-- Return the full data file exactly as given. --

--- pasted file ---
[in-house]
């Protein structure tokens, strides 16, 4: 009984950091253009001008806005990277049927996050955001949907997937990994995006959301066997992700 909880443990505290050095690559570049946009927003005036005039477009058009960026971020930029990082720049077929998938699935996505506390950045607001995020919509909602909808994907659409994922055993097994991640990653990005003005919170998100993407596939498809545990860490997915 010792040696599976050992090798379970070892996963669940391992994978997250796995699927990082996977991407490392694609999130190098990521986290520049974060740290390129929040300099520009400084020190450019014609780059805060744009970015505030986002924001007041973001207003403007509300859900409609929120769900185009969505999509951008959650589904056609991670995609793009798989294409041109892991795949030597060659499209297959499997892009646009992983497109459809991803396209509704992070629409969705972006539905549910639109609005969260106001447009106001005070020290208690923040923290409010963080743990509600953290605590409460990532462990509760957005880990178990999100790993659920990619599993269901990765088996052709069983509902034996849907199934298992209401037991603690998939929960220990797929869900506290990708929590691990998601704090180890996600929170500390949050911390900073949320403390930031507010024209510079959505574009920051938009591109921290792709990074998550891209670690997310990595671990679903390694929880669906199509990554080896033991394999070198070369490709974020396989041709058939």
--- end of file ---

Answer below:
[in-house]
């Protein structure tokens, strides 16, 4: 009984950091253009001008806005990277049927996050955001949907997937990994995006959301066997992700 909880443990505290050095690559570049946009927003005036005039477009058009960026971020930029990082720049077929998938699935996505506390950045607001995020919509909602909808994907659409994922055993097994991640990653990005003005919170998100993407596939498809545990860490997915 010792040696599976050992090798379970070892996963669940391992994978997250796995699927990082996977991407490392694609999130190098990521986290520049974060740290390129929040300099520009400084020190450019014609780059805060744009970015505030986002924001007041973001207003403007509300859900409609929120769900185009969505999509951008959650589904056609991670995609793009798989294409041109892991795949030597060659499209297959499997892009646009992983497109459809991803396209509704992070629409969705972006539905549910639109609005969260106001447009106001005070020290208690923040923290409010963080743990509600953290605590409460990532462990509760957005880990178990999100790993659920990619599993269901990765088996052709069983509902034996849907199934298992209401037991603690998939929960220990797929869900506290990708929590691990998601704090180890996600929170500390949050911390900073949320403390930031507010024209510079959505574009920051938009591109921290792709990074998550891209670690997310990595671990679903390694929880669906199509990554080896033991394999070198070369490709974020396989041709058939």